Many Americans make the choice to continue working to some extent during retirement. Having a part-time or seasonal retirement job could be an advantageous method for generating more retirement income. Remember: if you’re generally healthy and suffer from no chronic illnesses, you could live well into your 90s. This could be an issue for many retirees, who only planned for a retirement lasting around 20 years. So, continuing work as a means of generating more income could be beneficial.
A retirement job may allow you to delay dipping into your retirement savings. This, in turn, may give you more time to save up for retirement. For some types of retirement plan accounts, older workers are eligible to contribute more money than younger ones. And, assuming you’re past full retirement age, you may be able to start taking Social Security benefits while also receiving income from working. Or, you may want to delay taking Social Security to eventually get more out of them later down the line. Today, we’re going to dive into the reasons why you may want to consider a retirement job. In order to make the most of working during retirement, you should…
Delay Your 401(k) Withdrawals
Traditional 401(k) (and IRA ) distributions are typically required after you reach age 72, and income tax is due on each withdrawal. These are known as required minimum distributions (RMDs), and they could be a problem. But, if you continue working after turning 72 (and don’t own 5% or more of the company you work for) you may be able to continue deferring withdrawals from your account. You can continue delaying withdrawals until April 1st of the year you retire.
Make “Catch-Up” Contributions
Workers above age 50 are eligible to make “catch-up” contributions to their retirement accounts such as 401(k)s. This will qualify them for a larger tax deduction. Older workers can save up to $7,500 more than younger employees, totaling $30,500, in their 4o1(k) plan. Making a $7,500 catch-up contribution to your 401(k) plan could save you up to $1,800 in taxes, assuming you are in the 24% tax bracket. IRAs will also allow older workers to make catch-up contributions. These are worth an additional $1,000 each year.
Boost Your Social Security Earnings
Social Security payments are calculated using the 35 years of your career during which you earned the most income. Because of this, if you earn a higher salary now than you have earlier in your career, you may be able to boost your Social Security benefits. If you file for benefits and then continue to work or get a new retirement job, those earnings will result in a recomputation. Provided, your earnings during this year replace one of those years of earnings in the 35-year calculation. This can also be done if you haven’t yet worked for 35 years, and have one or more “zero-earning years” factored into your benefit calculation. The Social Security Administration will automatically adjust your benefit, assuming your additional earned income from your retirement job qualifies you for higher benefits now.
Consider Delaying Social Security Payments
If you continue work into your 60s and earn enough to pay the bills, you may want to delay taking Social Security benefits yet. We recommend this because your monthly benefit payments are increased for each month you wait to start benefits. So, the longer you wait, the larger the benefits will be waiting for you later down the line. This caps after age 70, however, so you should go ahead and start taking benefits by then. There’s no reason to delay payments further after that. These higher payments will last you the rest of your life. Additionally, they can be passed on to a surviving spouse who gets a lower payment. Your Social Security statement can give you a personalized estimate of how much money you will receive assuming you begin Social Security payments at different ages.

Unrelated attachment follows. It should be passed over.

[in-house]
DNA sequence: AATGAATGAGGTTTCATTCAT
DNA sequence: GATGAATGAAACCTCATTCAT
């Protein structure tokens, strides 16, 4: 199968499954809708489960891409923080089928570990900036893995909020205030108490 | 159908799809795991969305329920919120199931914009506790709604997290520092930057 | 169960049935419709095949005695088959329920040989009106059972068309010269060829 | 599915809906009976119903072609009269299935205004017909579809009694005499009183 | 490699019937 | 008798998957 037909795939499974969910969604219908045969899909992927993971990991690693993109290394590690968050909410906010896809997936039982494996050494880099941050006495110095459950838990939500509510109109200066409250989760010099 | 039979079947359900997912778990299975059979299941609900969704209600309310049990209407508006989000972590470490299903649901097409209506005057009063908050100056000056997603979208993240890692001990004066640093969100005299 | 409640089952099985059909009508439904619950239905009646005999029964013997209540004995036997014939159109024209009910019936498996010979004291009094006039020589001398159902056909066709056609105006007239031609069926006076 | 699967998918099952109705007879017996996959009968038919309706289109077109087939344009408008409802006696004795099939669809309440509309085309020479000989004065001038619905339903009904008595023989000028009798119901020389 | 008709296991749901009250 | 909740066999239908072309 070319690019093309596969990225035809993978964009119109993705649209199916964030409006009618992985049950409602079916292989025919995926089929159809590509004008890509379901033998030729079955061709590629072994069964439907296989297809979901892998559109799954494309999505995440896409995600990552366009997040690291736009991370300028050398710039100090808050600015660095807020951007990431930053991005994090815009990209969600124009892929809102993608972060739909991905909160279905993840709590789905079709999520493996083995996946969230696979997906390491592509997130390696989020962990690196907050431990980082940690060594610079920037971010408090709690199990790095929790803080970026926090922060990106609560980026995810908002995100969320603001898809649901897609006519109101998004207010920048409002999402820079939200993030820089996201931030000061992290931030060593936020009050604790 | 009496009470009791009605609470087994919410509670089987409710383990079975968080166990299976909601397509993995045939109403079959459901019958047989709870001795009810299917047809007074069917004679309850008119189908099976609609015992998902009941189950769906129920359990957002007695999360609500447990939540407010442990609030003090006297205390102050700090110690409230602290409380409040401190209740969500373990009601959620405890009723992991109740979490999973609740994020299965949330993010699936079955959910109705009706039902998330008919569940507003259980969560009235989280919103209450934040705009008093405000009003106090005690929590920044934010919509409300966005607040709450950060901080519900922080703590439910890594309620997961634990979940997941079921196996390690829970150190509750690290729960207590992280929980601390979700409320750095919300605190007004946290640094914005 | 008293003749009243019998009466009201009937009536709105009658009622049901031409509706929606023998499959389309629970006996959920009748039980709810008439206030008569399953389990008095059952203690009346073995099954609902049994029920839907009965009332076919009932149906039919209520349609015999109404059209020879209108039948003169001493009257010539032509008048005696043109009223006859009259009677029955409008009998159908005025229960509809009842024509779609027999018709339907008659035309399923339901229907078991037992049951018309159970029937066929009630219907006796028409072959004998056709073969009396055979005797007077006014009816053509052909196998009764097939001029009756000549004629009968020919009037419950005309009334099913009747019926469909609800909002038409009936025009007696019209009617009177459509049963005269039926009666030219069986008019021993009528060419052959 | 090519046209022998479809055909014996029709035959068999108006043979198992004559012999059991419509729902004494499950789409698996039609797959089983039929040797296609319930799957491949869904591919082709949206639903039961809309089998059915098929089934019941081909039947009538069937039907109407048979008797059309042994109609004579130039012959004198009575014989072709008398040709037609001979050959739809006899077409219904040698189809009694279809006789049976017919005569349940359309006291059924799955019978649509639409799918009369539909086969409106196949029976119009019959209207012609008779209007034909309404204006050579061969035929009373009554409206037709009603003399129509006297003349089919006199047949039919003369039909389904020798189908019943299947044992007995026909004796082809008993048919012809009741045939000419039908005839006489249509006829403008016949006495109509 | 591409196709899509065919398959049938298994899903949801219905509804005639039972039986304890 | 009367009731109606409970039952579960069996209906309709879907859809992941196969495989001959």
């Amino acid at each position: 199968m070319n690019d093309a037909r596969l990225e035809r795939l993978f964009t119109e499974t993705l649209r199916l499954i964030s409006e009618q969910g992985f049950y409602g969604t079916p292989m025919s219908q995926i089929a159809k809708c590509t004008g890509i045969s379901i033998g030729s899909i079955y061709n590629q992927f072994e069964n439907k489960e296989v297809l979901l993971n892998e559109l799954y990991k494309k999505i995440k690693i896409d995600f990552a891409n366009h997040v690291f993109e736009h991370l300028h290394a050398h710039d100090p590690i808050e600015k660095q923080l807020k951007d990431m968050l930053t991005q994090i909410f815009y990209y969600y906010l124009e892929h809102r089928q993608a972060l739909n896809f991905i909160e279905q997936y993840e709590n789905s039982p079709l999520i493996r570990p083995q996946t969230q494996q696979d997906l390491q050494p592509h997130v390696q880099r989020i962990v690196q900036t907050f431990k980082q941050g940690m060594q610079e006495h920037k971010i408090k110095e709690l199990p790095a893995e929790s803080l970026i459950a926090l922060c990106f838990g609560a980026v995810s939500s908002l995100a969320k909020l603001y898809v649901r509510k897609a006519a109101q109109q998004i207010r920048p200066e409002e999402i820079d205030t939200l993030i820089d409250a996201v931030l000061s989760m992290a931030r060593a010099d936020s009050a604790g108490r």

Sign Up For Medicare–But Watch Out For Higher Premiums
You will become eligible for Medicare starting once you turn 65. You’re able to start Medicare regardless of your employment status, so you can start even if you’re still working in some capacity. Remember, however, to sign up for Medicare during the seven-month initial enrollment period. This window begins three months before the month you reach 65, and ends 3 months after the month you turn age 65. If you sign up too late, then the government will add a late-enrollment penalty to your Medicare Part B and D premiums. And, unfortunately, the higher premiums for late enrollment will last for the rest of your life. So, it’s very important to sign up on time.
However, it’s also important to note that having a retirement job could potentially result in more expensive Medicare premiums. If you earn above a certain amount–$103,000 if you’re single, $206,000 if you’re married–you will have to pay higher monthly rates for both Medicare Part B and D. For 2024, your costs for Medicare Parts B and D are based on the income of your 2022 tax return.
Find a Better Work/Life Balance
Obviously, most people don’t want to continue working full-time the rest of your life. But, you may want to consider slowly reducing your hours at your current job to phase into retirement, rather than stopping all at once. Or, you may take a break to relax for a while, and then start a new part-time retirement job. Obviously, many older workers want a more flexible schedule in order to properly enjoy retirement. For this reason, you may want to find a temporary or seasonal job. This could allow you to earn additional income while also having time to enjoy your hobbies and spend quality time with your friends and family. Additionally, many jobs now allow you to work from home. This eliminates the stress of having to commute to work every day, and could give you even more time to spend your retirement as you choose.
Learn more about the benefits of having a retirement job here.